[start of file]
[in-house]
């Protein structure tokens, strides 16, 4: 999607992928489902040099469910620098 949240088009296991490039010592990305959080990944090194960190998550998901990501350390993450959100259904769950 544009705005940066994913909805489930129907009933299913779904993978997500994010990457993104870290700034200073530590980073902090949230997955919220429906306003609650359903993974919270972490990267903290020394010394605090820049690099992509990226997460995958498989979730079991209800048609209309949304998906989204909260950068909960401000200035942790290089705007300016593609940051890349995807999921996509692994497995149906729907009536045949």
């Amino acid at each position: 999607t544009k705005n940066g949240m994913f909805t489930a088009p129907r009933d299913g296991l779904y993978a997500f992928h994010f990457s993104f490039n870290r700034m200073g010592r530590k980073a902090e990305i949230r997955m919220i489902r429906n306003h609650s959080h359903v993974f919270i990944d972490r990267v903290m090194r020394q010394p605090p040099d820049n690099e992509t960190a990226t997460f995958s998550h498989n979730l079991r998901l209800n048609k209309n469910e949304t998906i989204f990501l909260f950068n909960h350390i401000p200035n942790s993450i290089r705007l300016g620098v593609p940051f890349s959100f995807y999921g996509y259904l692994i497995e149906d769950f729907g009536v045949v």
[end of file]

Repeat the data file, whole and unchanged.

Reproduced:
[in-house]
């Protein structure tokens, strides 16, 4: 999607992928489902040099469910620098 949240088009296991490039010592990305959080990944090194960190998550998901990501350390993450959100259904769950 544009705005940066994913909805489930129907009933299913779904993978997500994010990457993104870290700034200073530590980073902090949230997955919220429906306003609650359903993974919270972490990267903290020394010394605090820049690099992509990226997460995958498989979730079991209800048609209309949304998906989204909260950068909960401000200035942790290089705007300016593609940051890349995807999921996509692994497995149906729907009536045949």
């Amino acid at each position: 999607t544009k705005n940066g949240m994913f909805t489930a088009p129907r009933d299913g296991l779904y993978a997500f992928h994010f990457s993104f490039n870290r700034m200073g010592r530590k980073a902090e990305i949230r997955m919220i489902r429906n306003h609650s959080h359903v993974f919270i990944d972490r990267v903290m090194r020394q010394p605090p040099d820049n690099e992509t960190a990226t997460f995958s998550h498989n979730l079991r998901l209800n048609k209309n469910e949304t998906i989204f990501l909260f950068n909960h350390i401000p200035n942790s993450i290089r705007l300016g620098v593609p940051f890349s959100f995807y999921g996509y259904l692994i497995e149906d769950f729907g009536v045949v």